Ruby methods have following syntax:

def method_name( parameter1, parameter2 )

end

Ruby methods by default return the last statement in the body. Here is an example:

def fun
  a = 5
  b = 6
  c = 7     # by default return c
end

puts fun                 # it is not necessary to put () with methods

The above line will print 7 as the last statement is always returned

Method parameters
def square(x)
  x*x              # return x*x
end

print square(5)
Default values for parameters

Method parameters can also define default parameters if not provided. Let us update the above code:

def square(x = 5)
  x*x              # return x*x
end

puts square(3)
puts square        # x will be 5 here
puts square(6)
Explicitly returning values

We can also return values from methods by using the return keyword. Here is an example:

def fun(x)
  if x%2 == 0 then
    return "even"
  else
    return "odd";
  end
end

puts fun(5)
Variable number of arguments

We can also pass any number of arguments to the method, without declaring multiple number of parameters. The passed values will be treated as array. Here is an example:

def fun(*numbers)

  for i in 0..numbers.length-1
    puts numbers[i] * numbers[i]
  end

  puts("--------------")
end

fun(2,3,4)
fun(5,6)
fun(7,8,9)
Closure

A closure is a function with following properties:

  1. It can be treated as a variable
  2. It can be passed to methods
  3. It can be assigned to other variables
  4. Remembers variable declared inside its scope
Blocks

Blocks are code containers. They are used to group related code together. A block can be declared like this:

do .. end

or

{ }

Blocks can also be passed to a method. So, when we call a method, we can pass the block.

Here is an example:

def test
  puts "Hi"
  puts "Done"
end

test{ puts "This is block"}   # calling method test and passing the block { .. }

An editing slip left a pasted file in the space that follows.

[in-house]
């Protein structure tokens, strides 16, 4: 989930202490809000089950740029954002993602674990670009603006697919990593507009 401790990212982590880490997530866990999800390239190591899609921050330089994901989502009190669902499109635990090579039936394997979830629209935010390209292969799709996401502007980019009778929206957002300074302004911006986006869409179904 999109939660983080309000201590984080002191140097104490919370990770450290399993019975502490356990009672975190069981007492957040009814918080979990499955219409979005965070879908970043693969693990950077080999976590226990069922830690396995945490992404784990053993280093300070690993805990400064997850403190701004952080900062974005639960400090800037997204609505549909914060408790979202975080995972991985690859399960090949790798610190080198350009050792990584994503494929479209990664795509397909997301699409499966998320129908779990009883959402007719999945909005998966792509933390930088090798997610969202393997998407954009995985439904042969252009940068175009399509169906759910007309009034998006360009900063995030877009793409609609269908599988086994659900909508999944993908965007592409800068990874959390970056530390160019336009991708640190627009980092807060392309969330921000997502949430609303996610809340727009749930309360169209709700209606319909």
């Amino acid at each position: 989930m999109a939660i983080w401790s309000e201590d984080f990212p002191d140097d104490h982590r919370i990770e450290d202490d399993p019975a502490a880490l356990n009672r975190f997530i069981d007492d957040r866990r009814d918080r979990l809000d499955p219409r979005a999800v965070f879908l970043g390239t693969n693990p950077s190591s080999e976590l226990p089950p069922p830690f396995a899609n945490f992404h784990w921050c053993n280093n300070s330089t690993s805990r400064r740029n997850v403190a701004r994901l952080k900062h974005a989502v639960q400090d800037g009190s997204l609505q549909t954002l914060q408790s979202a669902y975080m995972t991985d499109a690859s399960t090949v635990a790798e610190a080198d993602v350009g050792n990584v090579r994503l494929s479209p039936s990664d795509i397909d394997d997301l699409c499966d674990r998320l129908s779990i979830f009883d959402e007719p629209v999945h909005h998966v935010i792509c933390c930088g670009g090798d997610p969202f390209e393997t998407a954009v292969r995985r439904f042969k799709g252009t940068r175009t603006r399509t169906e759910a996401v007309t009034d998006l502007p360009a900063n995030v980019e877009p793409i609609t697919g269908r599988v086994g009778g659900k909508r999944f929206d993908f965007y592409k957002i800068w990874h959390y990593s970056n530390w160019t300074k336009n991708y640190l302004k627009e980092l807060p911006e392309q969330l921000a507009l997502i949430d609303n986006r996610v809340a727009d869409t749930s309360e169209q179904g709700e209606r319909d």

If you run this code, you will see that the block is not called. To execute this block, we write a special keyword called yield. Here is the modified example:

def test
  puts "Hi"
  yield            # execute the passed block
  puts "Done"
end

test{ puts "This is block"}

Another syntax for passing block is:

def test
  puts "Hi"
  yield            # execute the passed block
  puts "Done"
end

test do puts "This is block" end

More examples of block

(1..5).each do |n|
  puts n*n
end

(1..5).each { |n|
  puts n*n
}
Lambda

Lambda is a function without a name that is used to perform quick calculations. You can also call it anonymous function
A lambda can be declared like this:

lambda_name = lambda { }

A normal iteration to square each number can be written as:

(1..5).each do |n|
  puts(n*n)
end

This can be converted to lambda like this:

square = lambda { |x| puts x*x }

(1..5).each &square
[1,2,3,4,5].each &square
Passing lambda’s to methods

We can pass lambda to an existing method. Here is an example:

square = lambda { |x| puts x*x }

def perform(numbers, &operation)
  numbers.each &operation
end

perform [1,2,3,4,5], &square
Procedure or Proc

A proc is an instance of Proc class. This means we call method and assign it to other variables. A proc is very similar to lambda with some minor difference.

  1. Lambda checks the number of arguments passed to it. If there is a mismatch, the program will crash. Proc doesn’t check the number of arguments passed to it.
  2. If there is a return statement inside lambda, the program simply comes out of the lambda code whereas if there is a return statement inside proc, the program comes out of the method in which proc was being executed.

A procedure can be declared with following syntax:

procedure_name = Proc.new { .. }

or

procedure_name = Proc.new do .. end

Here is an example to compare both:

def call_code(code)
   code.call(1, 2)
end

pro = Proc.new {|a,b| puts "You passed %d and %d" % [a, b] }
lam = lambda {|a,b| puts "You passed %d and %d" % [a, b] }

call_code (pro)
call_code (lam)

The output should be same. Now change the line:

code.call(1, 2)

to

code.call(1)

lambda will crash the program whereas proc will not care about lesser number of arguments passed.